Here are some of the important events you can include in your calendar:
- Annual conferences, such as the Annual Oil and Gas Law Conference or the ITech Law Conference
- Professional Association or Group Events, such as the Association of Corporate Counsel’s Annual Meeting
- Annual awards, such as the BLAWG 100 by ABA Journal
- Historical or milestone events, like milestones in Food and Drug Law
- Industry related trainings and workshops
You don’t have to write about all these events and milestones, or attend any of them for that matter. Just choose the ones relevant to your practice and write what you can about them. Think of it as a commentary on special events, or your review of a particular seminar you attended.
- Create Your Weekly or Monthly ‘Master Calendar’
The first four steps of this process gave you the categories, schedule, and defined goals you need to keep blogging. Now it’s time to put them together into a rough blogging schedule.
The simplest way is to assign a specific category or topic to a specific day of the week, or month. For example, if your schedule is M-W-F for a consumer finance law blog, then your schedule might be:
- Mondays for trending cases and industry changes
- Wednesdays for mortgage and credit lending — or whatever legal services you specialize in.
- Fridays for “Ask Me Anything”
A weekly or monthly blogging schedule works just the same, except instead of M-W-F, the spread will be wider.
Knowing what your next blog post will focus on makes it easier to come up with story ideas and research materials in advance, so you’re not wasting time thinking about what to write next.
Deviating from the master schedule is okay, as long as you don’t abandon it entirely for no reason.
- Make Your Calendar
Your editorial calendar’s design, features, and accessibility depends on your goals and resources. At minimum, however, I suggest you include the following:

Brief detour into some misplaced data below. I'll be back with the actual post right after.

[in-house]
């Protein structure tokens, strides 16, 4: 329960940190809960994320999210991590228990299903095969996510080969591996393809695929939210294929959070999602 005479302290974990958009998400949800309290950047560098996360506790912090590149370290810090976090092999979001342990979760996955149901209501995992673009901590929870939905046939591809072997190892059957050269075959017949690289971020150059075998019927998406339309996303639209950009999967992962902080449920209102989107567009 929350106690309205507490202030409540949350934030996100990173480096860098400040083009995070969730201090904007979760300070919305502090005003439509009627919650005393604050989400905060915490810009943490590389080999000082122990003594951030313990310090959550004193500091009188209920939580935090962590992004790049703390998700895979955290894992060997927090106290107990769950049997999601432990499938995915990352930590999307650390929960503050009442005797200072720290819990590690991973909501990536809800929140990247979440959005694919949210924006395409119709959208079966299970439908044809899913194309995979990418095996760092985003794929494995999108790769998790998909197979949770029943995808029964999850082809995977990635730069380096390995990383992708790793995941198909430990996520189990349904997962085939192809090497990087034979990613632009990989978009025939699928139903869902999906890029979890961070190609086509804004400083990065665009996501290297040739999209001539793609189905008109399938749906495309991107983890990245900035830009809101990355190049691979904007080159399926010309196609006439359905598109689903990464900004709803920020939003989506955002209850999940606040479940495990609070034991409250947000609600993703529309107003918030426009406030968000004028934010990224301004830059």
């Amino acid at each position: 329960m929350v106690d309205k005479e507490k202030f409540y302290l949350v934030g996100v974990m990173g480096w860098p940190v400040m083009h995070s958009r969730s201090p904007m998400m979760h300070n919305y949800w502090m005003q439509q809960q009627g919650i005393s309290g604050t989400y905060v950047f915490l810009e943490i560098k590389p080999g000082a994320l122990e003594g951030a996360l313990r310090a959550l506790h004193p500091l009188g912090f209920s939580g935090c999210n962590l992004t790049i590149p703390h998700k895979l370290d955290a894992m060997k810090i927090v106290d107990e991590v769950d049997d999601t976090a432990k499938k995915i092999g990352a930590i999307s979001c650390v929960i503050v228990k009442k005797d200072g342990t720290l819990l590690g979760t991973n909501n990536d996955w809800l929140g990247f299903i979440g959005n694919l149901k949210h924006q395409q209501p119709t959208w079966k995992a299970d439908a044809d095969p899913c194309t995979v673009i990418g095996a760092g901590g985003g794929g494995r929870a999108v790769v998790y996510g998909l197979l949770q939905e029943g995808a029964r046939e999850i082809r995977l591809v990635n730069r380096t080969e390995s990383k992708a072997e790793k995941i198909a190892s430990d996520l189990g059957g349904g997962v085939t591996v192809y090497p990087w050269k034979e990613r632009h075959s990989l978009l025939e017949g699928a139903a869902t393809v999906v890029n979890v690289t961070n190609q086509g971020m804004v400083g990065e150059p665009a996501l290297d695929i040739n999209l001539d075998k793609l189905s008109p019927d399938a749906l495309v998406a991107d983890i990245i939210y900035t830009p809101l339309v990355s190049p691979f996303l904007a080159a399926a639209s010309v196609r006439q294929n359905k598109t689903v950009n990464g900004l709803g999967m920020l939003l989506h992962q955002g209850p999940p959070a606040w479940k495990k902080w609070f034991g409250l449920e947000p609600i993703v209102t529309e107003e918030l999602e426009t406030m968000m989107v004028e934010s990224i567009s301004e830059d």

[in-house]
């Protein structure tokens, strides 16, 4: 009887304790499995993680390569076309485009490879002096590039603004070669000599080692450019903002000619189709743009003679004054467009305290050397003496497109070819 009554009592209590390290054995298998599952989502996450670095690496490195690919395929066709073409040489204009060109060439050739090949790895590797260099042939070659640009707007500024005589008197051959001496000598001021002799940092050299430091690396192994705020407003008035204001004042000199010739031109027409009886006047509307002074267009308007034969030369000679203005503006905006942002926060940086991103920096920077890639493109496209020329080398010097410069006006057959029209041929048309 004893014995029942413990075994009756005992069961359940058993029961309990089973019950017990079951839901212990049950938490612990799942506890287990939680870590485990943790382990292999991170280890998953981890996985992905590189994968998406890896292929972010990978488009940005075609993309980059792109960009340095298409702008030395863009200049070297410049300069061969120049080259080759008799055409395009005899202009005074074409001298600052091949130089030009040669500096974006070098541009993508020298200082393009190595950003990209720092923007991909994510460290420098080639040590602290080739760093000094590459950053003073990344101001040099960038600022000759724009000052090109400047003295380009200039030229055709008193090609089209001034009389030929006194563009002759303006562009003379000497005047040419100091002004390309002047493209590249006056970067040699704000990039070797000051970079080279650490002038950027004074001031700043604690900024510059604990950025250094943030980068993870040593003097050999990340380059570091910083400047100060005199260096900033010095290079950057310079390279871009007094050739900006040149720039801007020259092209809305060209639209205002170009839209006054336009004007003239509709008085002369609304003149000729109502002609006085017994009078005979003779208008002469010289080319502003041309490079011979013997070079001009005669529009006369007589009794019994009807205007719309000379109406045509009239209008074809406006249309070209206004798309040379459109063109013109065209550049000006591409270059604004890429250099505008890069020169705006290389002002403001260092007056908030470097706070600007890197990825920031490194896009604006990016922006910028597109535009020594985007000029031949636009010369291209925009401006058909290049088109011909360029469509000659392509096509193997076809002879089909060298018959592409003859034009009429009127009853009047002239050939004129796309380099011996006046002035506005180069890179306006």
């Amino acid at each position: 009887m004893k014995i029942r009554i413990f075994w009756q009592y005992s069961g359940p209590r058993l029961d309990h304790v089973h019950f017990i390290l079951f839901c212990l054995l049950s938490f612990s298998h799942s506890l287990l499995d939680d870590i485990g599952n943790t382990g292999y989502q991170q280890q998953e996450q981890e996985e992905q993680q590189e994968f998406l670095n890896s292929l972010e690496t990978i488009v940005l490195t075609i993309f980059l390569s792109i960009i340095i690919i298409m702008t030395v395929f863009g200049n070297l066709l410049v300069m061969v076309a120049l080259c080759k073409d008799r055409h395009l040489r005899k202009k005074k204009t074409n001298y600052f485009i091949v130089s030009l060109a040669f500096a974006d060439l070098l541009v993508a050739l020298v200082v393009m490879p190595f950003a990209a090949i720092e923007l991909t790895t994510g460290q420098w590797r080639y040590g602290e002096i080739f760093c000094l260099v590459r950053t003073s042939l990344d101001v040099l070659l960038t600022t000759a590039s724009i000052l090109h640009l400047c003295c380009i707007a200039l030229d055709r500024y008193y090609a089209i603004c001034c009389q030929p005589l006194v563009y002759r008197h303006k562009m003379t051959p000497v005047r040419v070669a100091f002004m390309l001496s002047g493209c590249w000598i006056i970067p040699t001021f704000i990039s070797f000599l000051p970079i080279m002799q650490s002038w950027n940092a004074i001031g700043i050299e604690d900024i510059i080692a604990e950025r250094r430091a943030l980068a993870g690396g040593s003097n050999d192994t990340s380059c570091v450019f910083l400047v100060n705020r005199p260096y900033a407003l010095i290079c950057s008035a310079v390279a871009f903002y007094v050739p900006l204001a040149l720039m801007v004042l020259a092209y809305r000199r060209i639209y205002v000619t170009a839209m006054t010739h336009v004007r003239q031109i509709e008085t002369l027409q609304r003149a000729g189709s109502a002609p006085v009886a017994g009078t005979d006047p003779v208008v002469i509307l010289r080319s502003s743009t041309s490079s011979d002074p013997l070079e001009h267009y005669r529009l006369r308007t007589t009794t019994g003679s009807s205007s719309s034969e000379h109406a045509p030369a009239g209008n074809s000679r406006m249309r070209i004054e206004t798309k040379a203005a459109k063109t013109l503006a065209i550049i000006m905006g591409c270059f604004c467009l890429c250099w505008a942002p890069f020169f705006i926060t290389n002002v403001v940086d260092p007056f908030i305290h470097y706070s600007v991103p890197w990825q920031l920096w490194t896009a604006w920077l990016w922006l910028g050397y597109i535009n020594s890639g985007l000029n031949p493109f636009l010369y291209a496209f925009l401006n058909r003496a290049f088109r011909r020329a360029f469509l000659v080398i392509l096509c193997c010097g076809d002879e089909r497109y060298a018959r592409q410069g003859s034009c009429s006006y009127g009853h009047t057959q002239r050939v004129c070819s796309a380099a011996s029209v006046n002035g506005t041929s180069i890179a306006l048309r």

- Target publication date
- Working title or headline
- Author, in case you’re not the only one writing for the blog
- Target keyword
- Target call to action — do you want people to share it, sign up for your newsletter or comment? What is the goal of that blog post?
- Notes — where you can put the rough outline or sources you’ll need to write the blog post.
- Brainstorm to Fill Up Your Calendar
Time to fill up your calendar for this month’s content! Write down the blog’s categories and brainstorm three to five ideas for each category, and then plot them into your chosen schedule. After that, choose your target keyword for each topic and fill out the rest of the fields in the calendar.
- Idea Vault
You know how the best ideas come to you in the shower, or when you’re sleeping? Sometimes, a brilliant story idea comes to you but you’re not sure what category it belongs to, or when you’ll have the time to write it. In times like this, it’s important to have an idea vault where you can ‘park’topics until you’re ready to write them.
This doesn’t need to be in your editorial calendar per se. It can just be a regular notebook, or a Google Docs file you keep to jot down ideas that come to you.
Here’s a screenshot of my idea vault for another client I write for. The ones highlighted in yellow are already published, while the URL column lists where I got the inspiration for the topic.
Don’t Make it and Forget It
Creating your own editorial calendar is just half the battle. You still have to implement it.
Make sure you regularly open your editorial calendar every time you sit down and write a blog post. Fill it up with ideas every week, stick to the schedule, and revise it when necessary.
As a busy attorney, how do you keep organized with your content creation?